In this post I will show and explain how I created rain effects. Project file is included (at the bottom of the post).
So I was given a task – to create a rainy environment. It should include rain splashes and rain ripples. The rest of the rainy environment (leaks, drops) was covered in shading by other guys. I also did flying rain (in air) but it is just simple particle system with particles falling down and rendering it with motion blur.
I knew from the beginning that I will have to use some sort of instancing to produce that effect. The reason is simple – in scene there are thousands of those tiny rain splashes which are quite similar, there is only small variation between them. General motion and timing is almost the same. So I decided to automatically generate library of arbitrary number of rain splashes and to instantiate this library items randomly on environment geometry. To further break uniformity I am randomizing scale and rotation along normal vector of background (rotation along “up”).
Generating one splash library item is simple – it is just couple particles emitted upwards and they are spawning another particles for creating trails. After that I am converting particles to VDB and I filter volumes a bit for more natural shape. At the end I convert VDBs back to polygons, reduce polygons amount and transfer velocity from particles (for motion blur).
After that I am using very simple Python script to automate rendering of this animation to disk and changing seed values for slightly different motion.
Automating this generation with Python is convenient thing to do – if I want to change overall look of splashes I just press one button and the whole library is updated.
So now I have whole library at hand, what can I do with it?
I decided to create a very simple particle system – just accumulating projected particles (from up) on surface, counting their age and when they are “old enough” blasting them. I also keep track of particle id attribute.
Later I will use their age attribute for determining frame number of library item.
There are several ways of instantiating splashes. It can be done on rendertime with instancing feature using instancepath attribute. But for this demo I chose to use packed disk primitives and to alter path they are pointing to. Another cool feature of those packed primitives is that I can set level of detail in viewport – full geometry / bounding boxes / point cloud / centroid point.
However before instancing I try to optimize the scene as much as possible. In this demo camera is static so I can use occlusion and frustum culling – not generating particles which are not in field of view, or which are occluded by environment. I also add slight offset to preserve splashes that are close to the “being visible treshold”. There are two ways of doing it – one with volumes and the second only with particles and environemt geometry. The volume way should be faster in some cases – it doesn’t get much slower if increasing amount of processed points (occlusion and frustrum culling calculation is made only once). I am showing both ways in attached project file.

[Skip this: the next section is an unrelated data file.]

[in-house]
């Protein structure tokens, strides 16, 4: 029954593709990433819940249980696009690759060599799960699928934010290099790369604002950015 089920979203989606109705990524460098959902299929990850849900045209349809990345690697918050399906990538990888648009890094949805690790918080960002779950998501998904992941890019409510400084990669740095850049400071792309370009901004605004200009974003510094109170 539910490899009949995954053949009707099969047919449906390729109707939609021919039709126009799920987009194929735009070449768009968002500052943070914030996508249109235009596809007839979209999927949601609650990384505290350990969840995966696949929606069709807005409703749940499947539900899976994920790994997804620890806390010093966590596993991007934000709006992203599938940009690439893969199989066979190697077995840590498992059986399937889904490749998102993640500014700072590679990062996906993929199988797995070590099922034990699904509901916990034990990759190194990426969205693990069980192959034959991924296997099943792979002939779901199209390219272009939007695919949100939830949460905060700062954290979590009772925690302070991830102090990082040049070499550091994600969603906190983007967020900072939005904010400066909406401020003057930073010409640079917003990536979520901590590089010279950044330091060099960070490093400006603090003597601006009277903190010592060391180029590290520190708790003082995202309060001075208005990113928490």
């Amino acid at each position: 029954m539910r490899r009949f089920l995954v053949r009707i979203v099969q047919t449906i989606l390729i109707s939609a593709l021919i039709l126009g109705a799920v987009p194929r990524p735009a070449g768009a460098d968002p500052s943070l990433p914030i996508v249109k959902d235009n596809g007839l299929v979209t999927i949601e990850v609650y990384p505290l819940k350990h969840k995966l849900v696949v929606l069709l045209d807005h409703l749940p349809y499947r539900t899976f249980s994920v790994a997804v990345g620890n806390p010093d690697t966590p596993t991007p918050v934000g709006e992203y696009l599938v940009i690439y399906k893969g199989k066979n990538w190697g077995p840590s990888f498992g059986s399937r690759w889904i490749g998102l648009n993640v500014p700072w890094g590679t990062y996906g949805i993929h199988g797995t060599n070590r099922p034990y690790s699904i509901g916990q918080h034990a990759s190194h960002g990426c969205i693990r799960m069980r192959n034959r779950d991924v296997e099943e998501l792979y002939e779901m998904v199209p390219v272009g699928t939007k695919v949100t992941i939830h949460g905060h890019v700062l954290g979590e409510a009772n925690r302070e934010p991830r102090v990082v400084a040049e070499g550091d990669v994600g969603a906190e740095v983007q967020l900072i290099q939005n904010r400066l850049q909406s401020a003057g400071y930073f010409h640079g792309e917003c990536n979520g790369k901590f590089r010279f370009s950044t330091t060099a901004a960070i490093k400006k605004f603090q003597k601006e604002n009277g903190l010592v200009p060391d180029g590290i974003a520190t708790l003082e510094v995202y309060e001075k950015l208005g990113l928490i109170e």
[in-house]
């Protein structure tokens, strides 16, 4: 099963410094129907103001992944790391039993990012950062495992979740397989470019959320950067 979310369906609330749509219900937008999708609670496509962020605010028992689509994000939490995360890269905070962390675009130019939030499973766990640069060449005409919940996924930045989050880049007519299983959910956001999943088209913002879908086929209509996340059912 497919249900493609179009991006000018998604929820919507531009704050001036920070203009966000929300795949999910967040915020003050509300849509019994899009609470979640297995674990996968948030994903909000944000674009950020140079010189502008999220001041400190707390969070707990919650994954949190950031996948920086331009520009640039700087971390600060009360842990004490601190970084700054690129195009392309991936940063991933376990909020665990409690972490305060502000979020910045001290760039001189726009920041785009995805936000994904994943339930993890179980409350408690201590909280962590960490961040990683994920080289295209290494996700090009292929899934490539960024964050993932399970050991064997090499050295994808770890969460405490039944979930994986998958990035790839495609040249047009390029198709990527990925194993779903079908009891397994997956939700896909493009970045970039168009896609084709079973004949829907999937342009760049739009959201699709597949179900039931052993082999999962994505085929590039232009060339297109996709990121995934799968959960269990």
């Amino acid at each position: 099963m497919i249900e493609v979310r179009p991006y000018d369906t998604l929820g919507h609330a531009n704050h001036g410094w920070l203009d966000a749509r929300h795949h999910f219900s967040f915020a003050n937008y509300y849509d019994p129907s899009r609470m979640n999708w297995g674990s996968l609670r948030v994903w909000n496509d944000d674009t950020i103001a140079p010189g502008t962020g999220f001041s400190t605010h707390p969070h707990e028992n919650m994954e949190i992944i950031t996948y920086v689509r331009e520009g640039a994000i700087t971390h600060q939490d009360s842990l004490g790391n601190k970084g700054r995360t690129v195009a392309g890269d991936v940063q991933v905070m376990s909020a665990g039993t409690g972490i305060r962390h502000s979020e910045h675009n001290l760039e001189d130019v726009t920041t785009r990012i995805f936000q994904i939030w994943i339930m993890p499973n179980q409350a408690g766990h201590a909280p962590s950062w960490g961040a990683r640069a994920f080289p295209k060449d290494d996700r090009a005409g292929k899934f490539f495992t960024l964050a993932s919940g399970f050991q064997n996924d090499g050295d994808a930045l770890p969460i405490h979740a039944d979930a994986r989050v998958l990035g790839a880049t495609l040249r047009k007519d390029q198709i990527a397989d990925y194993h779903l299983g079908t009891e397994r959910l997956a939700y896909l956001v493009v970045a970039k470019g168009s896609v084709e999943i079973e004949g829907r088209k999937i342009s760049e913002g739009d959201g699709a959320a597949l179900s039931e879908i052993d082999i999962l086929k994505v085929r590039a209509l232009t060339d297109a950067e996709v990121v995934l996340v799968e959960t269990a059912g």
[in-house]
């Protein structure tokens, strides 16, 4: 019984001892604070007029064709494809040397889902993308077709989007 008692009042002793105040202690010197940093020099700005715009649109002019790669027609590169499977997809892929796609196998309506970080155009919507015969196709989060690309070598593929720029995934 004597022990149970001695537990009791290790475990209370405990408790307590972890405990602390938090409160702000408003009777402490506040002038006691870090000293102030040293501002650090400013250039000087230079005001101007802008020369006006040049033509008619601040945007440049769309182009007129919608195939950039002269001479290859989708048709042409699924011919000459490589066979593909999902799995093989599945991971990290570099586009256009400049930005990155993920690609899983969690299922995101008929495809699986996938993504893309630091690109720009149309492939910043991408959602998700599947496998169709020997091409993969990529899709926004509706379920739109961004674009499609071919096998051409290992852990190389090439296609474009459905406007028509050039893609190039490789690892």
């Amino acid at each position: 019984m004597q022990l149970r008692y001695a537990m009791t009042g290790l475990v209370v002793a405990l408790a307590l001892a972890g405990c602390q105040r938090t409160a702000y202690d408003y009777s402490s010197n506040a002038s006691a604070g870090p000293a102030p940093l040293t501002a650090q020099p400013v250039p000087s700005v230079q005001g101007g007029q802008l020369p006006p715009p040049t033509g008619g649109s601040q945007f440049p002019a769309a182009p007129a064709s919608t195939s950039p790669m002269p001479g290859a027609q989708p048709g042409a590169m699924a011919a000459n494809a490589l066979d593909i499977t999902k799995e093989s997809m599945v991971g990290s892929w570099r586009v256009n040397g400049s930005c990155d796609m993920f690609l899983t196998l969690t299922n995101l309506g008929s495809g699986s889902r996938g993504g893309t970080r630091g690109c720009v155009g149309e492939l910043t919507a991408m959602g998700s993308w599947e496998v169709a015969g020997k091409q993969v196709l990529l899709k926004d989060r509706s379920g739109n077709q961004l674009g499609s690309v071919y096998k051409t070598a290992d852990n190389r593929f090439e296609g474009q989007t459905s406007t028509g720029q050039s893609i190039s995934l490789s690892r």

So at first I copy just empty packed disk primitive along those particles. Then in VEX I alter unexpandedfilename primitive intrinsic which is pointing to file on the disk. For determining library item I use random function of the id attribute (not ptnum as point numbers are changing) multyplied by number of library items. For frame I use age attribute. Beforehand I also prepared orient and pscale attributes for additional variation.
And that’s it 🙂 This system is very efficient also in viewport. I do not recommend to bake this down to actual geometry, it will be huge. To learn more about packed disked primitives in Houdini I recommend reading their documentation.
I was always keen on trying doing this. So I gladly took my chance to do it! 🙂
There is also another way of possible solution – using Houdini’s Ripple solver. It produces really cool results. However I concluded it unnecessary for this case – there are tons of small ripples which are getting lost in general splashy motion. It is also quite slow and requires nice topology, otherwise it will produce funky results, or will require more substeps.
So I decided to create fakey VEX solution – displacing water geometry based on sine of distance to rain particles. I am driving sine phase by age attribute and adjusting it’s frequency and amplitude based on distance from rain particle. Check VEX code in attached file for more details.
I also frustum and occlusion culled ripples geometry to save computational time.
This VEX solution proved to be really fast and art-directable.
And that’s it 🙂 If you have any suggestions on how to improve this workflow or you have found mistakes / illogical decisions, please let me know. I will gladly update this.
I developed this effect during my stay at Platige Image. There are really cool guys and I thank them for giving me help and space to develop this effect!